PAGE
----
I grew up with Crisco, and I still use it in many recipes. Crisco was introduced by Procter & Gamble in 1911 to provide an economical alternative to animal fats and butter. Crisco was the first solidified shortening product made entirely of vegetable oil. This was the result of hydrogenation, a new process that produced shortening that would stay in solid form year-round, regardless of temperature.

I love that the Crisco Cookbook in this Advertisement was only 25 cents (or 10 cents in stamps)! Check out this recipe for Chocolate Gingerbread Cake. Gingerbread season is almost upon us. Get Baking!

Wednesday, November 20, 2019

BROWNIE TIPS: How Temperature, Butter, & Sugar Affect Your Brownies

I recently came across this handy dandy chart at Delish on How Temperature, Butter, and Sugar Affect Your Brownies. All you need to know in one place. So helpful! Thanks, Delish! Be sure and check out lots of Brownie Recipes here on, as well as at

Tuesday, November 19, 2019


I love a good Pecan Pie at Thanksgiving. Since I add chocolate to just about everything, Chocolate Pecan Pie is one of my favorites.

Here's a Mini Round-up of Recipes for Chocolate Pecan Pie. Be sure and check out the following Chocolate Pecan Pie Recipes before making your decision of which to make for Thanksgiving (or any time!) And, if you don't have a lot of time, I've added two more Easy Chocolate Pecan Pie recipes below.

Chocolate Chunk Pecan Pie for Mardi Gras
Kentucky Derby Chocolate Bourbon Nut Pie
Kentucky Derby Bourbon Chocolate Pie Recipe Round-Up
Fudge Brownie Pecan Pie
Kentucky Chocolate-Nut Pie Mix in a Jar  
Chocolate Pecan Torte
Frozen Chocolate Pecan Pie 
Chocolate Pecan Pie Truffles
Chocolate Pecan Pie Fudge


1 1/2 cups sugar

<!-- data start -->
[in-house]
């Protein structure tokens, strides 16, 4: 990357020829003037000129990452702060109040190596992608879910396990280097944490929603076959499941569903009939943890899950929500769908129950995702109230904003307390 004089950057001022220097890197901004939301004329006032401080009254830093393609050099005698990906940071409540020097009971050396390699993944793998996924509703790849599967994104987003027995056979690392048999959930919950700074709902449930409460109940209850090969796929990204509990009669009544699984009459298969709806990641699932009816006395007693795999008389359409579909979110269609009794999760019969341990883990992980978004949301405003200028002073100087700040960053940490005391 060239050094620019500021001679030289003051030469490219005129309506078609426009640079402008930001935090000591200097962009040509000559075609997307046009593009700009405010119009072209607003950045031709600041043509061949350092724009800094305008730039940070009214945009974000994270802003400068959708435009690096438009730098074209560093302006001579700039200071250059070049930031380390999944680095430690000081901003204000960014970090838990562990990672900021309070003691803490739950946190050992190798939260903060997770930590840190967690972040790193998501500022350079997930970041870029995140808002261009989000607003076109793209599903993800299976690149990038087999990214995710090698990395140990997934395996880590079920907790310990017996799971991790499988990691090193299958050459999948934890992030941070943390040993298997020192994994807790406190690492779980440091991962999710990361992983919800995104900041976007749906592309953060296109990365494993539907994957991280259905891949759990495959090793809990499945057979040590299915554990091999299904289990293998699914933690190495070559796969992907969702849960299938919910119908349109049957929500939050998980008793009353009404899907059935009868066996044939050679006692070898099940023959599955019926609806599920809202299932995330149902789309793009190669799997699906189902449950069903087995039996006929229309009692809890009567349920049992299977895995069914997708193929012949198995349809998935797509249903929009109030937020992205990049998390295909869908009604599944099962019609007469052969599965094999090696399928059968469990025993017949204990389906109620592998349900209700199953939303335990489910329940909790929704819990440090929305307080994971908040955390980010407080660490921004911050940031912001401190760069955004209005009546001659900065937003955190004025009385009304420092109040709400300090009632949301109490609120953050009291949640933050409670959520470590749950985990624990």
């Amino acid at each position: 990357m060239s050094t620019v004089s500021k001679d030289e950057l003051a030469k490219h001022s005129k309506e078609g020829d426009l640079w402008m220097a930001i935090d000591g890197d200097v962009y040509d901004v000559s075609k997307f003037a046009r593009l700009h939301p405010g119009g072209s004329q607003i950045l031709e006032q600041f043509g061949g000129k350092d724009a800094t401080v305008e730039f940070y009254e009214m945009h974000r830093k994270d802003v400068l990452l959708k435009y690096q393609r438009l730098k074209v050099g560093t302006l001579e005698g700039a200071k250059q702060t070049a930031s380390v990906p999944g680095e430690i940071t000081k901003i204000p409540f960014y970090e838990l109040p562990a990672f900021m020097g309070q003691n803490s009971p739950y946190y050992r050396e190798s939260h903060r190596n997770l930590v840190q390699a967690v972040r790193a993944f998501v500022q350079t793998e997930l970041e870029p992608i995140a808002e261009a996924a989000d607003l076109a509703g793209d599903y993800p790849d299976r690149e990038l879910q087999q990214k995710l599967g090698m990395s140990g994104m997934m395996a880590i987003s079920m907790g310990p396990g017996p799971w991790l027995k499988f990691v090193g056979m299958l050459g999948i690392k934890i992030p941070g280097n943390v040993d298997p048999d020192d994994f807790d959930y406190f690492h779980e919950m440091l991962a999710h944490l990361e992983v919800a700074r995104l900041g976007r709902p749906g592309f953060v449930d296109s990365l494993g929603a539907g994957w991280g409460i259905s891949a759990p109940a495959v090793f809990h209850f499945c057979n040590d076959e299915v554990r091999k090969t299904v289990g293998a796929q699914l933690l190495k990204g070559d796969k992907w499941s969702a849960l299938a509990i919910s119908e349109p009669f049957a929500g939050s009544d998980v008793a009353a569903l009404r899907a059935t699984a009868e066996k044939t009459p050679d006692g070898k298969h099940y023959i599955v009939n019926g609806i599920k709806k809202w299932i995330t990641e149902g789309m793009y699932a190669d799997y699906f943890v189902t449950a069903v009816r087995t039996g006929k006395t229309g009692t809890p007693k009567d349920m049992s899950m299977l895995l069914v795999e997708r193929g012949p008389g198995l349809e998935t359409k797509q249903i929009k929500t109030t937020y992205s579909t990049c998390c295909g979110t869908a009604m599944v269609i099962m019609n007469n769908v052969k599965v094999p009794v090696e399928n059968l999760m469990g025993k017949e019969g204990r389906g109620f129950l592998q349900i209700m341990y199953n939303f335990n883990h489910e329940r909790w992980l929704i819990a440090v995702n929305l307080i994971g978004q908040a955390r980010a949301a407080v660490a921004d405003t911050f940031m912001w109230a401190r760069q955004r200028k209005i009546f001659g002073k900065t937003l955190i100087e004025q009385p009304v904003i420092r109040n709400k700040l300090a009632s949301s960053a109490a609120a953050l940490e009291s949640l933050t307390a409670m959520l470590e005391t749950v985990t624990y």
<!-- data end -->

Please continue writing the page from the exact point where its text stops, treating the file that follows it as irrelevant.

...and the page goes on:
Dash of Salt
4 Tbsp unsweetened DARK cocoa
2 large eggs
1/2 Tbsp vanilla
1/2 can (6 ounces) evaporated milk
4 Tbsp unsalted butter
3/4 cup toasted pecan halves
1 unbaked deep dish pie shell (make yourself or prepared--prepared is faster!)

Mix sugar, salt, and cocoa together.
Whisk together eggs, vanilla, and milk; stir into dry ingredients.
Add melted butter and stir until totally blended.
Sprinkle toasted pecan halves in pie shell.
Pour filling over pecans.
Bake at 350° for 45 to 55 minutes, or until filling is set and center is just slightly jiggly (don't overbake).


1 unbaked pie shell (I like Trader Joe's pie dough, but you can make your own or use another pre-made brand)
3 eggs
1 cup light or dark corn syrup
1 cup sugar (can be 1/2 brown & 1/2 granulated)
2 Tbsp unsalted butter
1 tsp vanilla
Pinch of salt
1 1/4 cup Pecans
1/2 cup dark chocolate chips or 4 ounces chopped dark chocolate

Preheat oven to 350°F.
Mix eggs, corn syrup, sugar, butter, salt and vanilla in large bowl using spoon (not in mixer). Fold in pecans and chocolate.
Pour into pie shell.
Bake 50 to 55 minutes or until top is slightly puffy.
Cool completely before serving.

Monday, November 18, 2019


Happy Birthday, Mickey! Today Mickey Mouse is 91 years old. Last year on Mickey's 90th birthday, Oreo released Limited-Edition Birthday Cake Flavor cookies. Not sure they're still making them, but I did see them for sale on Amazon and eBay. What's the shelf-life of Oreos?

Mickey Mouse made his debut in the Disney cartoon Steamboat Willie on November 18, 1928. The Oreo Birthday Cake Flavor Cookies have cake-flavored creme filling with fun colored spriknles and the chocolate wafers have three different designs: one with the mouse wearing a party hat and the others are a party horn and the number 90. The packaging is also a retro-styled image of Mickie that harkens back to Steamboat Willie.

Sunday, November 17, 2019


Today is National Homemade Bread Day. I could make a good loaf of Sourdough Chocolate Cherry Bread, but I don't want to wait that long (yeast, kneading, rising, etc). I plan to make one of my go-to recipes for a quick bread: Double Chocolate Banana Bread. Recipe adapted from Hershey's Kitchens. As always, use the very best chocolate and cocoa for the best flavor.


1/2 cup unsalted butter, softened
1/2 cup dark brown sugar
1/4 cup white sugar
1 egg
1 1/2 tsp vanilla extract